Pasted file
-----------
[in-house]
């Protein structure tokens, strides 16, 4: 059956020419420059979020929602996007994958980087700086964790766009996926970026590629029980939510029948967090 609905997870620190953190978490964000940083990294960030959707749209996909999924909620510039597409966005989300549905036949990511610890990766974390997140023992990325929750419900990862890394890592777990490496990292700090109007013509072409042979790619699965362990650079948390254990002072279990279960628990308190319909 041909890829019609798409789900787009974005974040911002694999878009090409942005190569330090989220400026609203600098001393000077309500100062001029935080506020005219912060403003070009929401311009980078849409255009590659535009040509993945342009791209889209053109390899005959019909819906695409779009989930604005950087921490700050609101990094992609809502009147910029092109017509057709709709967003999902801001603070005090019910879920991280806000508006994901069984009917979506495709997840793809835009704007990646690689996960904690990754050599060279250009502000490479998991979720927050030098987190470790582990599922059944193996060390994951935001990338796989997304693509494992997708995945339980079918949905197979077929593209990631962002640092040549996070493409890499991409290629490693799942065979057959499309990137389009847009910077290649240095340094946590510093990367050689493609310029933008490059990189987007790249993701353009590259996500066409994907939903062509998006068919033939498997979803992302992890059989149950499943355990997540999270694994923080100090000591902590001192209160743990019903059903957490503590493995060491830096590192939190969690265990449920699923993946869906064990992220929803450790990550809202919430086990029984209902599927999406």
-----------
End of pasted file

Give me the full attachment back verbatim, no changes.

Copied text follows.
[in-house]
């Protein structure tokens, strides 16, 4: 059956020419420059979020929602996007994958980087700086964790766009996926970026590629029980939510029948967090 609905997870620190953190978490964000940083990294960030959707749209996909999924909620510039597409966005989300549905036949990511610890990766974390997140023992990325929750419900990862890394890592777990490496990292700090109007013509072409042979790619699965362990650079948390254990002072279990279960628990308190319909 041909890829019609798409789900787009974005974040911002694999878009090409942005190569330090989220400026609203600098001393000077309500100062001029935080506020005219912060403003070009929401311009980078849409255009590659535009040509993945342009791209889209053109390899005959019909819906695409779009989930604005950087921490700050609101990094992609809502009147910029092109017509057709709709967003999902801001603070005090019910879920991280806000508006994901069984009917979506495709997840793809835009704007990646690689996960904690990754050599060279250009502000490479998991979720927050030098987190470790582990599922059944193996060390994951935001990338796989997304693509494992997708995945339980079918949905197979077929593209990631962002640092040549996070493409890499991409290629490693799942065979057959499309990137389009847009910077290649240095340094946590510093990367050689493609310029933008490059990189987007790249993701353009590259996500066409994907939903062509998006068919033939498997979803992302992890059989149950499943355990997540999270694994923080100090000591902590001192209160743990019903059903957490503590493995060491830096590192939190969690265990449920699923993946869906064990992220929803450790990550809202919430086990029984209902599927999406």